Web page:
An ER Doctor’s Infuriating Walk Through Central Park: ‘It’s a Slap in the Face’

Michael Daly
·7 min read
Courtesy Cleavon Gilman
Courtesy Cleavon Gilman

Cleavon Gilman had seen the news footage of the crowds on the beaches in Florida and California.

But this was Central Park on Saturday afternoon, a jog away from New York Presbyterian/Columbia University Irving Medical Center. The 40-year-old emergency resident had lost so many patients that he keeps a chair between the ambulance bay and the trauma room where he sits to call families with the worst possible news.

And everywhere he now looked in the sun-splashed heart of the COVID-19 epicenter, he saw throngs of people ignoring social distancing as they milled about and relaxed amidst the trees and lawns, many without masks. He took it as a deep insult.

“It’s a slap in the face,” Gilman said. “It really is. I can’t explain it any other way. It struck me as very selfish and not in touch with the reality.”

Gilman served as a Navy Corpsman in Iraq in 2004 and he considers the pandemic to be another, more deadly kind of war, in which more than 18,000 New Yorkers have died in eight weeks.

“That’s twice the American dead in Afghanistan and Iraq,” he said. “That’s insane, right? And people are suntanning and picnicking with wine and cheese in Central Park.”

The sight of the heedless crowds in the park prompted him to take a cellphone video. He stopped recording after an ambulance and a police car rolled across the park, roof lights flashing.

“People looked at the ambulance as if the ambulance was out of place,” he said. “I was shocked.”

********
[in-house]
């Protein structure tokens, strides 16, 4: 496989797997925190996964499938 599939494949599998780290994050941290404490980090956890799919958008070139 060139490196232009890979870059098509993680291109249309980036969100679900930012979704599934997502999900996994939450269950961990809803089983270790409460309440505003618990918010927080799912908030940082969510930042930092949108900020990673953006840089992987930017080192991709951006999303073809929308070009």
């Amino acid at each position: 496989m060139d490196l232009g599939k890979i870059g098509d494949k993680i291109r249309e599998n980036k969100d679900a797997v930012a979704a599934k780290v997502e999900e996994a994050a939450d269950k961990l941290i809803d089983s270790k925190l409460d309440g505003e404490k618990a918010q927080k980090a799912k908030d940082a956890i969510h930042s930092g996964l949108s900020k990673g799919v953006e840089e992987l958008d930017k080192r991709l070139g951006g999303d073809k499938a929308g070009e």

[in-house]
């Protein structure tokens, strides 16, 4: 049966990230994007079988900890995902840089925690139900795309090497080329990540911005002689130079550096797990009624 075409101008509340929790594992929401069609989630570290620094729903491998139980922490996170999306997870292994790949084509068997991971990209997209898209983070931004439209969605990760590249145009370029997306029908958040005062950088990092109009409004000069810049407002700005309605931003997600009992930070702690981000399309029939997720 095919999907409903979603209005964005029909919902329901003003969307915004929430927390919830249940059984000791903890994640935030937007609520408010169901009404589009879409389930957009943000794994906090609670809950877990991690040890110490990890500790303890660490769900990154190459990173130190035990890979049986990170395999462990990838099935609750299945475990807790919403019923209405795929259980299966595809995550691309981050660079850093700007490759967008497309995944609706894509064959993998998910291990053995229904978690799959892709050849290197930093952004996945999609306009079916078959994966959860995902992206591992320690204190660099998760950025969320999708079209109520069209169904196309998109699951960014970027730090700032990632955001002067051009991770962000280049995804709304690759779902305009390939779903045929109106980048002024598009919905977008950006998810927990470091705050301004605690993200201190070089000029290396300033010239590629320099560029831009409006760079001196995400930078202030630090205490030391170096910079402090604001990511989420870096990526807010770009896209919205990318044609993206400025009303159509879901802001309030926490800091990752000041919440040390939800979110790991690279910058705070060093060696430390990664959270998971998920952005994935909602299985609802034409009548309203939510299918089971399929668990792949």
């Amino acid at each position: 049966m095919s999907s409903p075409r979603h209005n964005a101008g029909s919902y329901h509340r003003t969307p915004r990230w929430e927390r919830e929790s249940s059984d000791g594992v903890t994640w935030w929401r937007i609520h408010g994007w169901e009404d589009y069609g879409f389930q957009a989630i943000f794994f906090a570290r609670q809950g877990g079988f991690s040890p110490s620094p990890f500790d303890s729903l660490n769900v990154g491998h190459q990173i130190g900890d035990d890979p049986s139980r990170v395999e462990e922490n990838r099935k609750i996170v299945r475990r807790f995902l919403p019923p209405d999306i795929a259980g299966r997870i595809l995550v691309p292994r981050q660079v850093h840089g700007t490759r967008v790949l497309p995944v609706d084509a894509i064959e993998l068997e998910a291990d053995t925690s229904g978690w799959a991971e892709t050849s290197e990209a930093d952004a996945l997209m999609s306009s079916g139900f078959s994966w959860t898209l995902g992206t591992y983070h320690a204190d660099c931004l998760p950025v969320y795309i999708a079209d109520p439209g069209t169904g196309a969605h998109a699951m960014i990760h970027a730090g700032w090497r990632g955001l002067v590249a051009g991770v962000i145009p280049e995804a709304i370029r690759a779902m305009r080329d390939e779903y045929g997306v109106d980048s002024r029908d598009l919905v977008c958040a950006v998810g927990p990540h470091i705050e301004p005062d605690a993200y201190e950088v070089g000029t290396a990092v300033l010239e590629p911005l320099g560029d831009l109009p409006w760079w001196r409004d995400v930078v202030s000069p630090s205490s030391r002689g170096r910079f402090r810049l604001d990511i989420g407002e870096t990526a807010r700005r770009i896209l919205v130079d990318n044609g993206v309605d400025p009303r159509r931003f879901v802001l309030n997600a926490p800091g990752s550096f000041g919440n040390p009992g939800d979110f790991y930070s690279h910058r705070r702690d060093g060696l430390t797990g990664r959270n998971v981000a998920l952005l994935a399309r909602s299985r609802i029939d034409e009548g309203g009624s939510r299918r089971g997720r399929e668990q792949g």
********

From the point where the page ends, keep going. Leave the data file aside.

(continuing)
<div class="inline-image__caption"><p>Dr. Cleavon Gilman was a Navy corpsman in Iraq in 2004 and considers the fight against coronavirus a different, deadlier war.</p></div> <div class="inline-image__credit">Courtesy Cleavon Gilman</div>

Dr. Cleavon Gilman was a Navy corpsman in Iraq in 2004 and considers the fight against coronavirus a different, deadlier war.

Courtesy Cleavon Gilman

Some unfortunates infected by such selfish carelessness in the sun are sure to end up in an ambulance and a hospital, where health-care workers will struggle, and too often fail, to save them—while endangering themselves.

“Many of my colleagues are becoming ill,” Gilman said. “I’ve had three colleagues die over the past two weeks.”

One of his more eminent colleagues, Lorna Breen, had recovered from COVID-19 and returned to work to continue the fight but proved to be still too weakened to finish a 12-hour shift. She was recuperating at her family’s home in Virginia at the time Gilman got a slap in the face from the selfish in Central Park.

On Monday, Gilman was devastated to learn that Breen had died by suicide. Breen’s father rightly called her a hero, telling The New York Times “She tried to do her job, and it killed her.”

Gilman had considered Breen a hero long before COVID-19 struck. She had devoted herself to providing excellent care to the vulnerable and underserved in upper Manhattan.

“We’re talking the working class and the working poor,” Gilman said “She did that for years. That was her community.”

And she did so as a major figure in the field of emergency medicine who could easily have gone elsewhere.

“She was the top of everything she did,” Gilman said. “Just a really classy person as well.”

She guided and inspired a long succession of new doctors.

“She mentored thousands of people and made them better human beings and better physicians,” Gilman said.

Then the pandemic hit.

“This was a surge in a war zone,” Gilman said. “Gurneys back to back to back... Patients being intubated left and right.”

The death rate was highest among the vulnerable people who were closest to Breen’s heart.

“Those were people she had devoted her life to helping,” Gilman noted.

She lost patient after patient. And, upon returning to her apartment at a shift’s end, she had to observe social isolation.

“This virus causes us to be alone,” Gilman said. “It’s not good to be alone with your thoughts.”

COVID-19 Docs Are So Worried They’re Preparing Their Wills

He added, “The quiet times of this war are real hard on everyone... It’s hard on the soul. It’s real hard on the soul.”